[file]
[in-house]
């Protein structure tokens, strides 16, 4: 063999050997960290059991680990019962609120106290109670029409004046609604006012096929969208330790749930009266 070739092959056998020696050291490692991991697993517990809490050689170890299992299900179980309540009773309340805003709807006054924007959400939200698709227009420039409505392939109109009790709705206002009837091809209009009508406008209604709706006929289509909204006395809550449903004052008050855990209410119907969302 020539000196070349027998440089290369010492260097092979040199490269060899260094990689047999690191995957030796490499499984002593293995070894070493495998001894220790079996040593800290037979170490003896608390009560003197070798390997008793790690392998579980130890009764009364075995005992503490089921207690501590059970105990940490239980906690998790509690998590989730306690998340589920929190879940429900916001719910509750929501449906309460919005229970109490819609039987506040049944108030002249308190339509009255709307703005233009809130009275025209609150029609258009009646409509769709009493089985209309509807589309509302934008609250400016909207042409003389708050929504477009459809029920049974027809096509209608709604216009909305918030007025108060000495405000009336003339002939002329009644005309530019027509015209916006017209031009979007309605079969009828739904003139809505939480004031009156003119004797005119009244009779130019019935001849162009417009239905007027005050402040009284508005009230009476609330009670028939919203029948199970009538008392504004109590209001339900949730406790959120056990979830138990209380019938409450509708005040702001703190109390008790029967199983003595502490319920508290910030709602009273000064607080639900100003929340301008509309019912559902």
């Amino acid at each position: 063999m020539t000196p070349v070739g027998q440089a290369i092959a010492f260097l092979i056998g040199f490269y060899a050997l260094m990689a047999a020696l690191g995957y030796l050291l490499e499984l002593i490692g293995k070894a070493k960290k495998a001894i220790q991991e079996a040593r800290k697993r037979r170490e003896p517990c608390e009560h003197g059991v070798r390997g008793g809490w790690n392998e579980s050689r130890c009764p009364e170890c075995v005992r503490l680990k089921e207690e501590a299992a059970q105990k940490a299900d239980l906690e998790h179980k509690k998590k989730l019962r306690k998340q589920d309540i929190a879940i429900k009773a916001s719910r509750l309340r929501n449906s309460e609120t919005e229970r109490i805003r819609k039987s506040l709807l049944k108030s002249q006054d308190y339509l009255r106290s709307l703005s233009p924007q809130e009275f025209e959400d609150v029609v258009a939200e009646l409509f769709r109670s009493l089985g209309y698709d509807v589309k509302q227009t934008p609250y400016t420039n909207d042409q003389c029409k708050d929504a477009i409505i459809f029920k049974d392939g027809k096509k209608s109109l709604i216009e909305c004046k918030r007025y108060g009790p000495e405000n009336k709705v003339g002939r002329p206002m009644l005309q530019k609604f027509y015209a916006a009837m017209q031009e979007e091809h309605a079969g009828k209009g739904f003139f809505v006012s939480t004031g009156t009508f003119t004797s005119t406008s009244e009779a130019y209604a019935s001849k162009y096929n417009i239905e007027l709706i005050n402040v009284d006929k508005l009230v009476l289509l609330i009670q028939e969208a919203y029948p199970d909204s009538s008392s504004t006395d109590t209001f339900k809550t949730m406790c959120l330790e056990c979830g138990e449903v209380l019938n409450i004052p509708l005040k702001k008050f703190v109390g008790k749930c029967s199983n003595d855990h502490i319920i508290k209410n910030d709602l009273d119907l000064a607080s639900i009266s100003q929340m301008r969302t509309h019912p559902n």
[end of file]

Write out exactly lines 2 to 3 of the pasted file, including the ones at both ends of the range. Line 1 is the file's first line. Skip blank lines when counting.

């Protein structure tokens, strides 16, 4: 063999050997960290059991680990019962609120106290109670029409004046609604006012096929969208330790749930009266 070739092959056998020696050291490692991991697993517990809490050689170890299992299900179980309540009773309340805003709807006054924007959400939200698709227009420039409505392939109109009790709705206002009837091809209009009508406008209604709706006929289509909204006395809550449903004052008050855990209410119907969302 020539000196070349027998440089290369010492260097092979040199490269060899260094990689047999690191995957030796490499499984002593293995070894070493495998001894220790079996040593800290037979170490003896608390009560003197070798390997008793790690392998579980130890009764009364075995005992503490089921207690501590059970105990940490239980906690998790509690998590989730306690998340589920929190879940429900916001719910509750929501449906309460919005229970109490819609039987506040049944108030002249308190339509009255709307703005233009809130009275025209609150029609258009009646409509769709009493089985209309509807589309509302934008609250400016909207042409003389708050929504477009459809029920049974027809096509209608709604216009909305918030007025108060000495405000009336003339002939002329009644005309530019027509015209916006017209031009979007309605079969009828739904003139809505939480004031009156003119004797005119009244009779130019019935001849162009417009239905007027005050402040009284508005009230009476609330009670028939919203029948199970009538008392504004109590209001339900949730406790959120056990979830138990209380019938409450509708005040702001703190109390008790029967199983003595502490319920508290910030709602009273000064607080639900100003929340301008509309019912559902």
């Amino acid at each position: 063999m020539t000196p070349v070739g027998q440089a290369i092959a010492f260097l092979i056998g040199f490269y060899a050997l260094m990689a047999a020696l690191g995957y030796l050291l490499e499984l002593i490692g293995k070894a070493k960290k495998a001894i220790q991991e079996a040593r800290k697993r037979r170490e003896p517990c608390e009560h003197g059991v070798r390997g008793g809490w790690n392998e579980s050689r130890c009764p009364e170890c075995v005992r503490l680990k089921e207690e501590a299992a059970q105990k940490a299900d239980l906690e998790h179980k509690k998590k989730l019962r306690k998340q589920d309540i929190a879940i429900k009773a916001s719910r509750l309340r929501n449906s309460e609120t919005e229970r109490i805003r819609k039987s506040l709807l049944k108030s002249q006054d308190y339509l009255r106290s709307l703005s233009p924007q809130e009275f025209e959400d609150v029609v258009a939200e009646l409509f769709r109670s009493l089985g209309y698709d509807v589309k509302q227009t934008p609250y400016t420039n909207d042409q003389c029409k708050d929504a477009i409505i459809f029920k049974d392939g027809k096509k209608s109109l709604i216009e909305c004046k918030r007025y108060g009790p000495e405000n009336k709705v003339g002939r002329p206002m009644l005309q530019k609604f027509y015209a916006a009837m017209q031009e979007e091809h309605a079969g009828k209009g739904f003139f809505v006012s939480t004031g009156t009508f003119t004797s005119t406008s009244e009779a130019y209604a019935s001849k162009y096929n417009i239905e007027l709706i005050n402040v009284d006929k508005l009230v009476l289509l609330i009670q028939e969208a919203y029948p199970d909204s009538s008392s504004t006395d109590t209001f339900k809550t949730m406790c959120l330790e056990c979830g138990e449903v209380l019938n409450i004052p509708l005040k702001k008050f703190v109390g008790k749930c029967s199983n003595d855990h502490i319920i508290k209410n910030d709602l009273d119907l000064a607080s639900i009266s100003q929340m301008r969302t509309h019912p559902n």